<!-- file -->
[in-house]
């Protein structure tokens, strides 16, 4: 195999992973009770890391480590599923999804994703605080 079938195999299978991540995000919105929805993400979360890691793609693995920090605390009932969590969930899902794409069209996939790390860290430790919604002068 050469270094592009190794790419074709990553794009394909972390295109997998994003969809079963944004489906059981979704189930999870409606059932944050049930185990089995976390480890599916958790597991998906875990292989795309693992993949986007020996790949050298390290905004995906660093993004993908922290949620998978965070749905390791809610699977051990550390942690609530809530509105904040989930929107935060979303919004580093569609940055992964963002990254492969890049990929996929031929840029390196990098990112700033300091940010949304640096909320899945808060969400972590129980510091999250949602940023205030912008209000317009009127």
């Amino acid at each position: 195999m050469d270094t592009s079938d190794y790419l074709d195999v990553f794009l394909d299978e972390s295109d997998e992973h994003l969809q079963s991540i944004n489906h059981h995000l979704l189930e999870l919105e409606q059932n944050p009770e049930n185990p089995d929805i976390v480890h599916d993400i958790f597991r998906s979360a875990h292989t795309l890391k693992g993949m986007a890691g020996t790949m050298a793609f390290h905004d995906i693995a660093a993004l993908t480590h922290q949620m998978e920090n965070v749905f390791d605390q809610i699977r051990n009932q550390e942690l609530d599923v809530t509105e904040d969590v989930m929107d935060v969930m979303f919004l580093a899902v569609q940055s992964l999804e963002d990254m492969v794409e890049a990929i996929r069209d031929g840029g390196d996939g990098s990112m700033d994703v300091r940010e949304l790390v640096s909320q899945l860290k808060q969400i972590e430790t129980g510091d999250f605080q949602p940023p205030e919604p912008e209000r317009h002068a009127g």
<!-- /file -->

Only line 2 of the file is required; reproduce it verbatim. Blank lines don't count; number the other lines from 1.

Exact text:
């Protein structure tokens, strides 16, 4: 195999992973009770890391480590599923999804994703605080 079938195999299978991540995000919105929805993400979360890691793609693995920090605390009932969590969930899902794409069209996939790390860290430790919604002068 050469270094592009190794790419074709990553794009394909972390295109997998994003969809079963944004489906059981979704189930999870409606059932944050049930185990089995976390480890599916958790597991998906875990292989795309693992993949986007020996790949050298390290905004995906660093993004993908922290949620998978965070749905390791809610699977051990550390942690609530809530509105904040989930929107935060979303919004580093569609940055992964963002990254492969890049990929996929031929840029390196990098990112700033300091940010949304640096909320899945808060969400972590129980510091999250949602940023205030912008209000317009009127």